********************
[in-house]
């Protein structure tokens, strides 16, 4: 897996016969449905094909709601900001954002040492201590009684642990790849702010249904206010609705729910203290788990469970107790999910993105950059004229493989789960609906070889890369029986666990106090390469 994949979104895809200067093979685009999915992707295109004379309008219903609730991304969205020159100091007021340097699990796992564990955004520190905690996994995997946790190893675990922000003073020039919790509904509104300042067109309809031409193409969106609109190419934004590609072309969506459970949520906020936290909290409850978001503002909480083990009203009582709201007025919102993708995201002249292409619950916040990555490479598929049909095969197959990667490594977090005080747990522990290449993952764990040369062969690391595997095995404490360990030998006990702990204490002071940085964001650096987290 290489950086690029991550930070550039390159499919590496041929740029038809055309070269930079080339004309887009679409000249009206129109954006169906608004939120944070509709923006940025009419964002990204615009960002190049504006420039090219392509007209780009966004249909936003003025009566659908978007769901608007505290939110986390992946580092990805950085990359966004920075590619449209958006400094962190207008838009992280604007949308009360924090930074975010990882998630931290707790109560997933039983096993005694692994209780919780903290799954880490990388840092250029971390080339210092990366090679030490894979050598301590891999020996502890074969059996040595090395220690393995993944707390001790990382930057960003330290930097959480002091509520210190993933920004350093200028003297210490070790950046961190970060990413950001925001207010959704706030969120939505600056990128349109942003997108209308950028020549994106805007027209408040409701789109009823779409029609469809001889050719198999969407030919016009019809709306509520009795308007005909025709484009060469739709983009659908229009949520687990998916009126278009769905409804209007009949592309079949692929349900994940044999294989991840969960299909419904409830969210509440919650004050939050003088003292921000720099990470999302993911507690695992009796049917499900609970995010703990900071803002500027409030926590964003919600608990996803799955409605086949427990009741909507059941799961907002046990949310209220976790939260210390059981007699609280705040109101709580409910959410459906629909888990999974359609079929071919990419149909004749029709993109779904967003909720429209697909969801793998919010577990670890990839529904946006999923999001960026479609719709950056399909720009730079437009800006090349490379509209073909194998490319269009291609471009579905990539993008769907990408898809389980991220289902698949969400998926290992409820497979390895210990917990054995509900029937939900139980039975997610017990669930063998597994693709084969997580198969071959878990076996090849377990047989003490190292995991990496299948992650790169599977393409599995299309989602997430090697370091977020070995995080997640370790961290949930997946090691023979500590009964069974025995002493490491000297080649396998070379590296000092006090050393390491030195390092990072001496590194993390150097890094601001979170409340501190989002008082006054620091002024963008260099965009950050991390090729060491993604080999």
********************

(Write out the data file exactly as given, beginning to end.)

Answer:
[in-house]
């Protein structure tokens, strides 16, 4: 897996016969449905094909709601900001954002040492201590009684642990790849702010249904206010609705729910203290788990469970107790999910993105950059004229493989789960609906070889890369029986666990106090390469 994949979104895809200067093979685009999915992707295109004379309008219903609730991304969205020159100091007021340097699990796992564990955004520190905690996994995997946790190893675990922000003073020039919790509904509104300042067109309809031409193409969106609109190419934004590609072309969506459970949520906020936290909290409850978001503002909480083990009203009582709201007025919102993708995201002249292409619950916040990555490479598929049909095969197959990667490594977090005080747990522990290449993952764990040369062969690391595997095995404490360990030998006990702990204490002071940085964001650096987290 290489950086690029991550930070550039390159499919590496041929740029038809055309070269930079080339004309887009679409000249009206129109954006169906608004939120944070509709923006940025009419964002990204615009960002190049504006420039090219392509007209780009966004249909936003003025009566659908978007769901608007505290939110986390992946580092990805950085990359966004920075590619449209958006400094962190207008838009992280604007949308009360924090930074975010990882998630931290707790109560997933039983096993005694692994209780919780903290799954880490990388840092250029971390080339210092990366090679030490894979050598301590891999020996502890074969059996040595090395220690393995993944707390001790990382930057960003330290930097959480002091509520210190993933920004350093200028003297210490070790950046961190970060990413950001925001207010959704706030969120939505600056990128349109942003997108209308950028020549994106805007027209408040409701789109009823779409029609469809001889050719198999969407030919016009019809709306509520009795308007005909025709484009060469739709983009659908229009949520687990998916009126278009769905409804209007009949592309079949692929349900994940044999294989991840969960299909419904409830969210509440919650004050939050003088003292921000720099990470999302993911507690695992009796049917499900609970995010703990900071803002500027409030926590964003919600608990996803799955409605086949427990009741909507059941799961907002046990949310209220976790939260210390059981007699609280705040109101709580409910959410459906629909888990999974359609079929071919990419149909004749029709993109779904967003909720429209697909969801793998919010577990670890990839529904946006999923999001960026479609719709950056399909720009730079437009800006090349490379509209073909194998490319269009291609471009579905990539993008769907990408898809389980991220289902698949969400998926290992409820497979390895210990917990054995509900029937939900139980039975997610017990669930063998597994693709084969997580198969071959878990076996090849377990047989003490190292995991990496299948992650790169599977393409599995299309989602997430090697370091977020070995995080997640370790961290949930997946090691023979500590009964069974025995002493490491000297080649396998070379590296000092006090050393390491030195390092990072001496590194993390150097890094601001979170409340501190989002008082006054620091002024963008260099965009950050991390090729060491993604080999």